3. If the area of the apartment permits, start training inside. Put the hands of the child on the handlebar and place his small feet on the pedals. Slightly holding his hips, show him how his legs are moving during riding. And now let him try it himself, and you can do light pushing from behind. On a tricycle the child learns a simple skill – the fact that movement occurs when the pedals are rotating.

4. The next stage: you can start training outside. A stadium or a schoolyard with a flat surface and absence of any vehicles would be a perfect location. Now, the child's attention is fully focused on pedaling, and he can ride anywhere without choosing a particular direction.

5. A conscious control will come only after the child has finished mastering the ability to pedal automatically. Some parents first teach steering and only then focus their child’s attention to pedaling. There is not much of a difference, but teaching these two skills should be done in phases, as the child cannot steer and pedal at the same time yet.

Remember that training should not last for more than half an hour. And if the child is misbehaving or refusing to continue the training, do not persist. Postpone the training until another time.

Practicing Riding A Bicycle

So, it is time to switch to a more advanced form of transport – a two-wheeled bicycle. Most often it occurs at the age of 4. Read here about choosing a bike for a four-year-old child.

1. Adjust the bicycle seat so that the child, while sitting on it, can reach the ground with his feet. When the child learns to confidently stay in the saddle, you can raise it some more – to the required height.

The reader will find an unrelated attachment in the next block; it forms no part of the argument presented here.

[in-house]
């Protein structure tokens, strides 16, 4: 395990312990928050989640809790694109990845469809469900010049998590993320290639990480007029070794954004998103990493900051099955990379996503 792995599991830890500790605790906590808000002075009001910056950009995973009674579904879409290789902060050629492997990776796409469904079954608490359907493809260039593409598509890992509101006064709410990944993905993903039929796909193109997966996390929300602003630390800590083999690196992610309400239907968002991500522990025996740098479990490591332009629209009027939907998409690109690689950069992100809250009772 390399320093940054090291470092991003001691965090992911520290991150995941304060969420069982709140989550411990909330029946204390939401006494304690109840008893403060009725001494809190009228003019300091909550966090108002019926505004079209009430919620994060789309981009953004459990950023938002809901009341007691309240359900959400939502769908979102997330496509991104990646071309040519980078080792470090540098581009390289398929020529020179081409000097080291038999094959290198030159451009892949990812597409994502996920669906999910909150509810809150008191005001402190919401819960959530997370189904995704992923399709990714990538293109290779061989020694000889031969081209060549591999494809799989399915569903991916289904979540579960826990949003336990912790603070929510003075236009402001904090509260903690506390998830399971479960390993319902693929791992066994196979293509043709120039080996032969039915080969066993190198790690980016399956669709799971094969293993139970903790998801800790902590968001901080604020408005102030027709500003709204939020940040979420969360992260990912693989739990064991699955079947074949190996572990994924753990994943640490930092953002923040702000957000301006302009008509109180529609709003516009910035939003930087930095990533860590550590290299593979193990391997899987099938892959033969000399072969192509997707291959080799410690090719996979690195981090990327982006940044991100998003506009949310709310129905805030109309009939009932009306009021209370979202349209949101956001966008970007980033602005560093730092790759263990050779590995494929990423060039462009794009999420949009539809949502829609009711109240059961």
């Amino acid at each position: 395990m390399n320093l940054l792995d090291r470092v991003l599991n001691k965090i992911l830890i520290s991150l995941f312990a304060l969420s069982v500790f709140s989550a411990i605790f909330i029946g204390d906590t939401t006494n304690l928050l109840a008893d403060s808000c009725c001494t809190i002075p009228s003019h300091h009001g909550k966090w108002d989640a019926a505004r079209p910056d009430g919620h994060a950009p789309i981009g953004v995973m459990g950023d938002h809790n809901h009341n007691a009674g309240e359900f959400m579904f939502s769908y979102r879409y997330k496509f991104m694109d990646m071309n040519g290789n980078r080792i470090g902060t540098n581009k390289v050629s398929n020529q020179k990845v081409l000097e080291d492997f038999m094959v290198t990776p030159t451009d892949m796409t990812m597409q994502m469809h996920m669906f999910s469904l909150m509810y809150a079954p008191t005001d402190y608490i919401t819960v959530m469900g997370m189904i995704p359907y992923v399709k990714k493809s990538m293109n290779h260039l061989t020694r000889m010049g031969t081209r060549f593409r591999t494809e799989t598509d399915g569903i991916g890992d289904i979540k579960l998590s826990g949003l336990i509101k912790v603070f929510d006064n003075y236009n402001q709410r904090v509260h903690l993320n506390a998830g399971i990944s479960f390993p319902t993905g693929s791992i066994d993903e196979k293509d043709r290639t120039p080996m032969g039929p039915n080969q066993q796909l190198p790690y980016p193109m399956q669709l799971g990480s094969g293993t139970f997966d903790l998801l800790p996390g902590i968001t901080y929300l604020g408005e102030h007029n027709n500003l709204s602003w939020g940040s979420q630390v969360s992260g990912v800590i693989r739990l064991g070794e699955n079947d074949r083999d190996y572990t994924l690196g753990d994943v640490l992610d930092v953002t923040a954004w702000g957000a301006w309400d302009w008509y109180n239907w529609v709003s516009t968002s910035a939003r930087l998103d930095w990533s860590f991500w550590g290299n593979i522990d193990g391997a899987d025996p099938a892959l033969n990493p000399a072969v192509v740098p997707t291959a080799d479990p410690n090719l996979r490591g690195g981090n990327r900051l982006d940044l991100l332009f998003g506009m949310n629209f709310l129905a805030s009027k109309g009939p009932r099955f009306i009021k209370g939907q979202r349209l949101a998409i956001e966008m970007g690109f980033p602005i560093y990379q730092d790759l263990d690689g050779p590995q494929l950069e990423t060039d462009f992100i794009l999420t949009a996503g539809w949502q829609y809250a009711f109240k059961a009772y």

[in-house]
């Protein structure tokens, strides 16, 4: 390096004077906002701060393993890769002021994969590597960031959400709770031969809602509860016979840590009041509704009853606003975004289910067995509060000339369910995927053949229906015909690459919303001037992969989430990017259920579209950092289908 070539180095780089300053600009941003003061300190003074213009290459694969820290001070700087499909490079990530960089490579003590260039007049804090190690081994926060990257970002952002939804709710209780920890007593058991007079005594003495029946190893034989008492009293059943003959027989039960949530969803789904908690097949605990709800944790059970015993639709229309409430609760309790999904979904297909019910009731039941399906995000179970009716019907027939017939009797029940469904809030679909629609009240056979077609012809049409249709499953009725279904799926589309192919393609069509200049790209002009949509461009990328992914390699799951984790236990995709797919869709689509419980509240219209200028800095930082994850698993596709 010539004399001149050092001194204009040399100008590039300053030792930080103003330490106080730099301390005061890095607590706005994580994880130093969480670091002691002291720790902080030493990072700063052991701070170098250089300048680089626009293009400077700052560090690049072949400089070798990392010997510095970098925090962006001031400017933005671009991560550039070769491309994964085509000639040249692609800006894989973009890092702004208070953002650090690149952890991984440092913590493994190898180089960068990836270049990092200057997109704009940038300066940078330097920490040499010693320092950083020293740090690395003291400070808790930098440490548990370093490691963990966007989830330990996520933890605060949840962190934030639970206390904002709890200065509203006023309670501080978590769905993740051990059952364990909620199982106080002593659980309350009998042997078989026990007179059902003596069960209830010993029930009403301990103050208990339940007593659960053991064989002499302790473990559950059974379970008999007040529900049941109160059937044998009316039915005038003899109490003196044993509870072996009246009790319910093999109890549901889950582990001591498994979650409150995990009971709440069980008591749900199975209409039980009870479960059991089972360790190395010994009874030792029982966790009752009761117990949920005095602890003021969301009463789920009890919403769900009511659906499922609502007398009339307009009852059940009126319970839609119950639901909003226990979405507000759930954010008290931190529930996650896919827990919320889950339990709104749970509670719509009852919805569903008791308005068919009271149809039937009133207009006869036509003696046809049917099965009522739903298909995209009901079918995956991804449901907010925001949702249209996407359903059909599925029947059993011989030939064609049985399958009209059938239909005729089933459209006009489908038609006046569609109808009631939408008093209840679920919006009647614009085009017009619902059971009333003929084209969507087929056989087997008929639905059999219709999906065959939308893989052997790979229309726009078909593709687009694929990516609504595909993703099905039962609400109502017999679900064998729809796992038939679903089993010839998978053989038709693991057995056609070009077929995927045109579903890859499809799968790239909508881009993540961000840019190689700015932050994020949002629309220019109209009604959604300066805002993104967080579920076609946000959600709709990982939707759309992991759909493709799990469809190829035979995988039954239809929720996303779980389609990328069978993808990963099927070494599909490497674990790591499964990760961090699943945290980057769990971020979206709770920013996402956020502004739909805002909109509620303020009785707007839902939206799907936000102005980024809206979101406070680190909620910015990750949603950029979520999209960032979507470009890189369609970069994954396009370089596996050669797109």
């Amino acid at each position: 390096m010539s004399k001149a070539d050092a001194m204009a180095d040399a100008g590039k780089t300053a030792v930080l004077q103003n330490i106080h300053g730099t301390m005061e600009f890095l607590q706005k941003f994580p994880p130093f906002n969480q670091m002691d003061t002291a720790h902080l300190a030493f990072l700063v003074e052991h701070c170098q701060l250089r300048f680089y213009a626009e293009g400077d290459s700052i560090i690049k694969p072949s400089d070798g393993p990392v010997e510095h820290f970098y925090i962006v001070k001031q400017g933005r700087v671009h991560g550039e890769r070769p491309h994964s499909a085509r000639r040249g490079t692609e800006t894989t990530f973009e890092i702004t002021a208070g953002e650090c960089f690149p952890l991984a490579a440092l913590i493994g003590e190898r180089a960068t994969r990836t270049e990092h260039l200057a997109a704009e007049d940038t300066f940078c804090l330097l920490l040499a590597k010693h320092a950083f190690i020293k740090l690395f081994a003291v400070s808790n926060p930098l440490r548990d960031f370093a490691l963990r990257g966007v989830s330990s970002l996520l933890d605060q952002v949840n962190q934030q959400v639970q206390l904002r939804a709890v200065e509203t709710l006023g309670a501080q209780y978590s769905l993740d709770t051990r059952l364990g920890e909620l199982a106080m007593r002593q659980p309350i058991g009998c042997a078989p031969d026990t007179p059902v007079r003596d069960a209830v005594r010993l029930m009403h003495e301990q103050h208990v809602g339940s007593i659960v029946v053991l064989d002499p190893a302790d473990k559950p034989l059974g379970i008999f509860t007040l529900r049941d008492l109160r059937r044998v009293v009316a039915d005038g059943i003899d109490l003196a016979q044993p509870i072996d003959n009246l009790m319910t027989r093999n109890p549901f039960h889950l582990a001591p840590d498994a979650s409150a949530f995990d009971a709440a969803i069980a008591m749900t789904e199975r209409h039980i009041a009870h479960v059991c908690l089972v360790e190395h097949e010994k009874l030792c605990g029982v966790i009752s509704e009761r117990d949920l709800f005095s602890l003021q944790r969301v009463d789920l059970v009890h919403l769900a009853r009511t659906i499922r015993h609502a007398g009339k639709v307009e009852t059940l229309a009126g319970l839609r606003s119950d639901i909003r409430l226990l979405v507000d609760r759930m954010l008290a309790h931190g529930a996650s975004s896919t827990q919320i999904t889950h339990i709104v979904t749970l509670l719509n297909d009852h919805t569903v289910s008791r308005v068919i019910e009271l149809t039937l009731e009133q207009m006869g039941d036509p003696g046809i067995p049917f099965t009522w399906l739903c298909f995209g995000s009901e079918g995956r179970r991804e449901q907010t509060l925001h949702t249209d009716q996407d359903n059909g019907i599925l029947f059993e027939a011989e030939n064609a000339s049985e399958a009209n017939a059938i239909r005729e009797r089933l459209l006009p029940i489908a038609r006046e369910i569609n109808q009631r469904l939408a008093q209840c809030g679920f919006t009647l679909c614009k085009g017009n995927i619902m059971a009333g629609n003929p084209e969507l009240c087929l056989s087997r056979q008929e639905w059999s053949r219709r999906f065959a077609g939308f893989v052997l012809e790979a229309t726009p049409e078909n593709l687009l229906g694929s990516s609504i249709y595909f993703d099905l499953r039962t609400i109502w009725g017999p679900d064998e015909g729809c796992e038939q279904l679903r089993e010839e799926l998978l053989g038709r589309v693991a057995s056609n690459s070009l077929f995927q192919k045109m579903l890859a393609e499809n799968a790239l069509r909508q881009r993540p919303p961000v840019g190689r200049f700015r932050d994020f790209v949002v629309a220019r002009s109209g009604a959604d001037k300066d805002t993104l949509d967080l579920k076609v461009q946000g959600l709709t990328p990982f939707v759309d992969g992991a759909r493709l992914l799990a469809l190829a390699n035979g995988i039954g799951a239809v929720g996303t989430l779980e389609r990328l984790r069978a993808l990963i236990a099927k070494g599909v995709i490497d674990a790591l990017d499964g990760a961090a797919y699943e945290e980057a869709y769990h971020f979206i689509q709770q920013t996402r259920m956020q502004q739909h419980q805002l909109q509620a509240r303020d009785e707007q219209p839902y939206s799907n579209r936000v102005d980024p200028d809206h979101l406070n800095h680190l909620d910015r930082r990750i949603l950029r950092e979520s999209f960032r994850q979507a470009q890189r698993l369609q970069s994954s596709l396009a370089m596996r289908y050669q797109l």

2. Some adults use training wheels for security. However, in the opinion of many experienced parents, they should not be used, since they don’t let the child learn to keep balance. They should rather be used if your child has not trained riding a tricycle.

3. The next step is to turn the bike into a scooter by removing one pedal for some time. The child accelerates, pushes off the ground with one foot, while the other one rests on the pedal. However, he still has to hold the handlebar with both hands. This simple way helps the child to improve his ability to maintain balance.

4. Get the pedals back in place and let him try to ride the bike with your support. Do not hold the bike at the handlebar or the seat. Just follow the kid, holding him by the shoulders.

5. Do not forget to teach the child to get off the bike properly. First, teach him to lean the bike towards himself while resting the other foot on the ground. Try the same exercise on the other side of the bicycle.

6. Another important point – the ability to slow down. Roll the bike along with the child on it and ask him to brake. Immediately let go of the bike and make sure that the child, after braking, puts his foot on the ground.

Learning to ride a bike should be a positive and rewarding experience for your kid. Therefore, do not keep the purchase of the bike on the backburner. Perhaps, the genuine interest and delight of the child might inspire the rest of the family, and soon the mom and the dad will also become ardent cyclists.